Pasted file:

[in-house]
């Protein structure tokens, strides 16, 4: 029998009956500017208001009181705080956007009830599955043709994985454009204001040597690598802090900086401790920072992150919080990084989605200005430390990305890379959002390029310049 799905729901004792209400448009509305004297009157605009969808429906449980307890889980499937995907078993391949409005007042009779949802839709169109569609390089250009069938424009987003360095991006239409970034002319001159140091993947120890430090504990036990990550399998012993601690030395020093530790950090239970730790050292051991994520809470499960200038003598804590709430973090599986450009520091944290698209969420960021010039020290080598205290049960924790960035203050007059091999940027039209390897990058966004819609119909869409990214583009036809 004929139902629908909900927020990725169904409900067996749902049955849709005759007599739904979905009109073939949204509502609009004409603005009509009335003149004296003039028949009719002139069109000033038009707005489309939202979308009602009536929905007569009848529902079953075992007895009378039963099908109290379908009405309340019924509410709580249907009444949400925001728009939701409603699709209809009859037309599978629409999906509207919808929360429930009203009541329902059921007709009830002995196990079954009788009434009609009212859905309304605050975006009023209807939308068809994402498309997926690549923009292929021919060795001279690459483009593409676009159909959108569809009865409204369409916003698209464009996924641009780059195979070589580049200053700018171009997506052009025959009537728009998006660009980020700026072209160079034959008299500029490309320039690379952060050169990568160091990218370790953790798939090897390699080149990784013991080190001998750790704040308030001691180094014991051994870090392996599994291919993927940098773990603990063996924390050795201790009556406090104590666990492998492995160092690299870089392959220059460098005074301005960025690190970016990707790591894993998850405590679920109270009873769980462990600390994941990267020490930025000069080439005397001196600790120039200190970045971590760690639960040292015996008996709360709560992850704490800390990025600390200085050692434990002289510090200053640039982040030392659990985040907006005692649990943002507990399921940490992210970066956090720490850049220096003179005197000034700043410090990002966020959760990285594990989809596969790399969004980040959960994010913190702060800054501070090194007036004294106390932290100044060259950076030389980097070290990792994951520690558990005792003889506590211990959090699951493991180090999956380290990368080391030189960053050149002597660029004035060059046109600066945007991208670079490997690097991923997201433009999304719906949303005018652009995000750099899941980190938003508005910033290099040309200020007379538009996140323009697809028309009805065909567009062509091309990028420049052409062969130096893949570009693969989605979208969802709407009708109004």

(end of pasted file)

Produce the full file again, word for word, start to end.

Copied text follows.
[in-house]
């Protein structure tokens, strides 16, 4: 029998009956500017208001009181705080956007009830599955043709994985454009204001040597690598802090900086401790920072992150919080990084989605200005430390990305890379959002390029310049 799905729901004792209400448009509305004297009157605009969808429906449980307890889980499937995907078993391949409005007042009779949802839709169109569609390089250009069938424009987003360095991006239409970034002319001159140091993947120890430090504990036990990550399998012993601690030395020093530790950090239970730790050292051991994520809470499960200038003598804590709430973090599986450009520091944290698209969420960021010039020290080598205290049960924790960035203050007059091999940027039209390897990058966004819609119909869409990214583009036809 004929139902629908909900927020990725169904409900067996749902049955849709005759007599739904979905009109073939949204509502609009004409603005009509009335003149004296003039028949009719002139069109000033038009707005489309939202979308009602009536929905007569009848529902079953075992007895009378039963099908109290379908009405309340019924509410709580249907009444949400925001728009939701409603699709209809009859037309599978629409999906509207919808929360429930009203009541329902059921007709009830002995196990079954009788009434009609009212859905309304605050975006009023209807939308068809994402498309997926690549923009292929021919060795001279690459483009593409676009159909959108569809009865409204369409916003698209464009996924641009780059195979070589580049200053700018171009997506052009025959009537728009998006660009980020700026072209160079034959008299500029490309320039690379952060050169990568160091990218370790953790798939090897390699080149990784013991080190001998750790704040308030001691180094014991051994870090392996599994291919993927940098773990603990063996924390050795201790009556406090104590666990492998492995160092690299870089392959220059460098005074301005960025690190970016990707790591894993998850405590679920109270009873769980462990600390994941990267020490930025000069080439005397001196600790120039200190970045971590760690639960040292015996008996709360709560992850704490800390990025600390200085050692434990002289510090200053640039982040030392659990985040907006005692649990943002507990399921940490992210970066956090720490850049220096003179005197000034700043410090990002966020959760990285594990989809596969790399969004980040959960994010913190702060800054501070090194007036004294106390932290100044060259950076030389980097070290990792994951520690558990005792003889506590211990959090699951493991180090999956380290990368080391030189960053050149002597660029004035060059046109600066945007991208670079490997690097991923997201433009999304719906949303005018652009995000750099899941980190938003508005910033290099040309200020007379538009996140323009697809028309009805065909567009062509091309990028420049052409062969130096893949570009693969989605979208969802709407009708109004």